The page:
"Hell is other people," wrote French philosopher Jean-Paul Sartre. He could've been writing about one of the most important meetings in Merced this year.
On Tuesday morning at Gateway Community Church, some 50 ex-cons and a dozen do-gooders -- serious do-gooders -- sat on gray-cushioned chairs around tables in the church auditorium.
The future of the ex-cons depends on the people they'll meet after this meeting. Their future depends on other people. If they go with people they met today who want to help them, they may make it. If they go with people who got them into this room in the first place ...
They didn't come for the free breakfast. They didn't come for the stand-up sermons 13 men and women delivered. They didn't come for any other reason than that they had to be there.
Mostly men, they'd all gotten out of prison or jail within the last month. Part of their parole required them to show up, sign in, sit through the speeches and decide whether they were going to go straight.
Or straight back to jail.
Why was this one of the county's most important meetings of the year? Even though it's held every month? Because it represented the county's best -- and in some cases, last -- effort to get these folks back into society. Back into their families, the work force, back into humanity.
Some of you will say the cons deserve no breaks -- they got what they deserve. Some will say the efforts should focus on decent folks who need help. But consider the alternative: If the county and Parolee and County Team don't try to help these men and women, they're almost certain to fall into the same old downward spiral.
And if what Jesus said -- whatever you do unto the least of my brothers and sisters you do unto me -- doesn't work for you, keep in mind that it costs taxpayers around $35K to warehouse an inmate for a year, according to the California Republican Party.
In other words, the more we keep out, the more we can spend on our other needs.
Tuesday's meeting was part tent revival, part job fair, part counseling session, part red-tape seminar, part AA and NA meeting.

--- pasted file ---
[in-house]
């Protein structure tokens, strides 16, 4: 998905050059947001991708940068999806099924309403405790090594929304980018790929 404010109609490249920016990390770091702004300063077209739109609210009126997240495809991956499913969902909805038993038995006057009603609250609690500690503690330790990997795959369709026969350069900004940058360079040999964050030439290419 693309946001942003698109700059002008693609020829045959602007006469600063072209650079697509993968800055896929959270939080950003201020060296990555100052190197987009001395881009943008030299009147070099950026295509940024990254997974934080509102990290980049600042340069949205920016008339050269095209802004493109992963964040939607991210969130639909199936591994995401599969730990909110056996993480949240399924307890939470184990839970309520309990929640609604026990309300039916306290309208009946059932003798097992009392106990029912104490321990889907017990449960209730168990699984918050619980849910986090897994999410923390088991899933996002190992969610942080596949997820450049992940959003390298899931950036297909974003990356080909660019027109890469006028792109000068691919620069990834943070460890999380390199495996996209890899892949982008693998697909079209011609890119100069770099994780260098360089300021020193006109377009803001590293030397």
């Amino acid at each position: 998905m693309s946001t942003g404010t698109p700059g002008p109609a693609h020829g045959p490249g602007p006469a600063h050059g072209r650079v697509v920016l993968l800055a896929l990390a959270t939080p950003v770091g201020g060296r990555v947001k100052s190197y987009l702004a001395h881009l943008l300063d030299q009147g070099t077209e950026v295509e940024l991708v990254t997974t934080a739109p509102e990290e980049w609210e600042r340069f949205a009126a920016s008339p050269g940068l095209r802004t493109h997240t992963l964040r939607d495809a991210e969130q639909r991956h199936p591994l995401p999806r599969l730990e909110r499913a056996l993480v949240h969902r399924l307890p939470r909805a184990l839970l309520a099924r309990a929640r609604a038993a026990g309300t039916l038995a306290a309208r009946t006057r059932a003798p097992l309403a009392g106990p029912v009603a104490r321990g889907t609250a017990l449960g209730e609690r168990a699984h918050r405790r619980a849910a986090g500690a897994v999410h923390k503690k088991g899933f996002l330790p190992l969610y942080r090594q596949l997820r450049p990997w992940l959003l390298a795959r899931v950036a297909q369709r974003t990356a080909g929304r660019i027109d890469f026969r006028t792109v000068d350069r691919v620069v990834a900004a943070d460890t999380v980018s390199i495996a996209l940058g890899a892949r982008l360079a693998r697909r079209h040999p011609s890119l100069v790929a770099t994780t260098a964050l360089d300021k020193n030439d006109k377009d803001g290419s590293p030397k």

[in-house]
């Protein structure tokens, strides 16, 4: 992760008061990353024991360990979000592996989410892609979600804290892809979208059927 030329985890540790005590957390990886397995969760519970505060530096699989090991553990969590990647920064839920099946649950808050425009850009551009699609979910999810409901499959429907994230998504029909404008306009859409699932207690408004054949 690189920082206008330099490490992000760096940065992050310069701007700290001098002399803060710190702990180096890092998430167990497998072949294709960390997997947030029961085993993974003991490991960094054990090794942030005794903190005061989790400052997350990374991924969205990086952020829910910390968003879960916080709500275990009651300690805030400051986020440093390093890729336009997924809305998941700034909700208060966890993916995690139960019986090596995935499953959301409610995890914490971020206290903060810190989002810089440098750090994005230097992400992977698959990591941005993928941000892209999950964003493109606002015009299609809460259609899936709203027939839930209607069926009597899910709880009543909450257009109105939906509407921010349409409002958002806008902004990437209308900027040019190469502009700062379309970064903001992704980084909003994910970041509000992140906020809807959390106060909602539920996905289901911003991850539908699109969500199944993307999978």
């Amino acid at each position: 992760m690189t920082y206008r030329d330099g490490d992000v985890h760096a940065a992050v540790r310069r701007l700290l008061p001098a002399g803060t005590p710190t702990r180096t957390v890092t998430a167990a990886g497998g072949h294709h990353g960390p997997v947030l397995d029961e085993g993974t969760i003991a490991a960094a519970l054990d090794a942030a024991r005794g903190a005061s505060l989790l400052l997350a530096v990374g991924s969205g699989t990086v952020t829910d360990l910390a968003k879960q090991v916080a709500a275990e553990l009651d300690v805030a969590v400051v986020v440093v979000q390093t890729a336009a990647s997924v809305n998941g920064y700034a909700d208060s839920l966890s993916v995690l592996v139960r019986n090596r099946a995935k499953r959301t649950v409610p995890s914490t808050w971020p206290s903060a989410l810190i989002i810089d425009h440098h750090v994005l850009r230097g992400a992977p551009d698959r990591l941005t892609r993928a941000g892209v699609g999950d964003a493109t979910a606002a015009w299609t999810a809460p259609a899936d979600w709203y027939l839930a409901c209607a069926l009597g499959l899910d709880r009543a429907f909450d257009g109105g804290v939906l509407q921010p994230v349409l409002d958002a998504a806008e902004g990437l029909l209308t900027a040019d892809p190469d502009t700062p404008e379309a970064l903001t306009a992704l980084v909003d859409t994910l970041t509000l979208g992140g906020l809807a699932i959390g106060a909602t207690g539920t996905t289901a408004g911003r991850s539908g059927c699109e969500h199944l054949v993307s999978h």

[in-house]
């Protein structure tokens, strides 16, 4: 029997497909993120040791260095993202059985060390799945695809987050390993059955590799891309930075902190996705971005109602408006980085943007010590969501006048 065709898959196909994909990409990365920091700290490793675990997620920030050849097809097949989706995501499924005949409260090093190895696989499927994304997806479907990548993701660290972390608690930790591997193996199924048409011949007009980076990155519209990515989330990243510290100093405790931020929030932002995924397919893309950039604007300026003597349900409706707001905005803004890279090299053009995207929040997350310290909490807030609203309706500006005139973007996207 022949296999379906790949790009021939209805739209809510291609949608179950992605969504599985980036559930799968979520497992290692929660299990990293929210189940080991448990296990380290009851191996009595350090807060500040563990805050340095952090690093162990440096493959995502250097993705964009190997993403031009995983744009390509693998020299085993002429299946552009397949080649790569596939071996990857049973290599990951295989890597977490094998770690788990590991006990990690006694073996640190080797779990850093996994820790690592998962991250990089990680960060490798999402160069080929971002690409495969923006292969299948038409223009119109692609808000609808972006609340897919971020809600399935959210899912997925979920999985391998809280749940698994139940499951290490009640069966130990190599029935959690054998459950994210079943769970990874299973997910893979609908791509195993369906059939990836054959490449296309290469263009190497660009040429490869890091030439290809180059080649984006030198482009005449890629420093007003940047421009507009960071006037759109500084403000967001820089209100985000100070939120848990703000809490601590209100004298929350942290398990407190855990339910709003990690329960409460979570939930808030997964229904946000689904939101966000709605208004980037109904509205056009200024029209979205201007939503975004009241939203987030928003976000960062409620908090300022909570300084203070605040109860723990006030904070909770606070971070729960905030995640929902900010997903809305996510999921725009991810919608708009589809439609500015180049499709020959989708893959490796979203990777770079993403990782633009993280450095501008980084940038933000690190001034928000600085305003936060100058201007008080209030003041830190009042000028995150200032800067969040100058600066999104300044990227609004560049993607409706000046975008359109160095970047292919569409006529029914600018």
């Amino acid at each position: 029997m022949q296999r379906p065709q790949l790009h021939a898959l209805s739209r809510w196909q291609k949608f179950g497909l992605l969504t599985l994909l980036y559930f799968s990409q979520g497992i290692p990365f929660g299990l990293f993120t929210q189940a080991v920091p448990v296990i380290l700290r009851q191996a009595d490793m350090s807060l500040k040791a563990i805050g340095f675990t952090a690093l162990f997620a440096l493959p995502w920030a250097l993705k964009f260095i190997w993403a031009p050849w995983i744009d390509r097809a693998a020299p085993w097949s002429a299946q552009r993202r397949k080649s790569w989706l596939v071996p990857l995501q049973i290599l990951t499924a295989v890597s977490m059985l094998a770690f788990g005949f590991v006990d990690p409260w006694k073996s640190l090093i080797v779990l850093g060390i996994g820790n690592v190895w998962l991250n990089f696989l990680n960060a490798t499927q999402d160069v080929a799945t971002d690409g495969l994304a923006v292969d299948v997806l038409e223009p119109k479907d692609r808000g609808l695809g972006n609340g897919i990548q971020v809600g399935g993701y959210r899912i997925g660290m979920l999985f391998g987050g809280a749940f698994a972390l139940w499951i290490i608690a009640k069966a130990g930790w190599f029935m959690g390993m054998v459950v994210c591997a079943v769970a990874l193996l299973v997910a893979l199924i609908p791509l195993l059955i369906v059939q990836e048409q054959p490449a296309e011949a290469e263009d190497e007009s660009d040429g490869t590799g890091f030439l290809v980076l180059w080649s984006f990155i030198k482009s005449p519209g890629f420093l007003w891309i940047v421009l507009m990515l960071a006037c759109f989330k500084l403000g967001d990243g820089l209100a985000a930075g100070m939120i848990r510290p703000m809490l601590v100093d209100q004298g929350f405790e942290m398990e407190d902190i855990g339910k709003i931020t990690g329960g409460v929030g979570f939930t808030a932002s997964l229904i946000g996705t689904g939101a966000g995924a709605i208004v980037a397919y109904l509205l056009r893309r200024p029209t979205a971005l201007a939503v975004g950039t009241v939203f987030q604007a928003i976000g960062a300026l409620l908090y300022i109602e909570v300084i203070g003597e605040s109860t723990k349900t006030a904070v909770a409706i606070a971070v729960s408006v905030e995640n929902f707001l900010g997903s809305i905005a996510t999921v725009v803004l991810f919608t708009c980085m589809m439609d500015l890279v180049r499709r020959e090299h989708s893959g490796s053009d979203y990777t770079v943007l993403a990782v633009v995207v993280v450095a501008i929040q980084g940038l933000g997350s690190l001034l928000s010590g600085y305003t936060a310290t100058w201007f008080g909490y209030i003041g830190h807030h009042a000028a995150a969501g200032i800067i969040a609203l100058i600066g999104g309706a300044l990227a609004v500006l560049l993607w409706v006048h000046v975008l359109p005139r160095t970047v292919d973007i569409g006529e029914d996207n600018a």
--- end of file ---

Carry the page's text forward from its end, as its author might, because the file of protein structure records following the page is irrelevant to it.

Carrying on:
The sum exceeded the parts.
Officially, it was called a Parole Orientation Meeting, part of the Parolee and County Team, or PACT program. It was held to "provide recently released parolees with a 'one-stop shopping' location, structured to educate parolees about county resources."
Think "Blue Collar Comedy Tour" with Oprah and "Intervention" thrown in for a full script.
Laughter, poetry, tears, prison yard kabuki, infomercials and a sense of ...
Hope, for sure. But also of destiny. A sense that, for all the information -- about food stamps, job prospects, college credits, family reconciliation, sobriety and faith -- there remained, hanging over the tables like the cigarette smoke they could exhale outside after the meeting. ...
A sense of despair.
You could call it a last shot at getting well again -- in both the psychological and druggie sense of that phrase.
Wayne Davison, an empathetic parole agent, spoke after a prayer. How many of you are here for the first time, he asked. Three or four folks raised their hands. How many are here after three or more (prison) terms? Half the hands in the room went up.
The first set of hands represented hope.
The second set represented despair.
That means many of these people have already attended these well-intentioned, acutely choreographed sessions to get them back on their feet. To help them rejoin the Mercedian community. To offer them another chance to leave The Thug Life.